Labour’s rising star Jacinda Ardern says she is too “selfish” to want to lead the Labour Party – she’d rather have a private life.
In an interview announcing her new role as a Sunday Star-Times columnist, Ardern says people are wasting their time speculating about her as a future leader … she doesn’t want the job.
Winston also claimed for some decades he was happy to be the member for Tauranga.
The playbook is you deny any interest in the job, so that when you do stand for leader, you say that you do this reluctantly, and at great personal sacrifice, but your party and country needs you.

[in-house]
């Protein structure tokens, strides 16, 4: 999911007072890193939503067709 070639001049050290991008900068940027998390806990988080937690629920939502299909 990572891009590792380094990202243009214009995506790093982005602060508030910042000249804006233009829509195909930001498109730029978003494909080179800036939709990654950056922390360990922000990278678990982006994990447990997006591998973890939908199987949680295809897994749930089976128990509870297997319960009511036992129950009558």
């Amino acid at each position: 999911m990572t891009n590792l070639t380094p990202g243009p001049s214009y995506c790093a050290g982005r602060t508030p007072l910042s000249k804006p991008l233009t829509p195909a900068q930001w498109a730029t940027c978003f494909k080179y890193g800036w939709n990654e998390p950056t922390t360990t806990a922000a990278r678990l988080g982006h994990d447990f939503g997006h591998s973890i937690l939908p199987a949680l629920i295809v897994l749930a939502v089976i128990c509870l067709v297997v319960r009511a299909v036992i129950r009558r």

The latest 3 News-Reid Research Poll has Ardern at 4.2 per cent in the preferred prime minister stakes, fourth behind John Key (38,3 per cent), Andrew Little (10.4 per cent), and Winston Peters (9.3 per cent).
Ardern’s rise is as rare as it is meteoric for a lower-ranked MP.
What I can’t work out is if you don’t want the job, and your rationale is you want a private life, why do you do the multi-page spreads in the Women’s Weekly where not a word of politics is discussed, but it is all about your family, and partner?
There’s one way you could put the speculation to bed, and that is a Shermanesque statement, the short version being:
“If drafted, I will not run; if nominated, I will not accept; if elected, I will not serve.”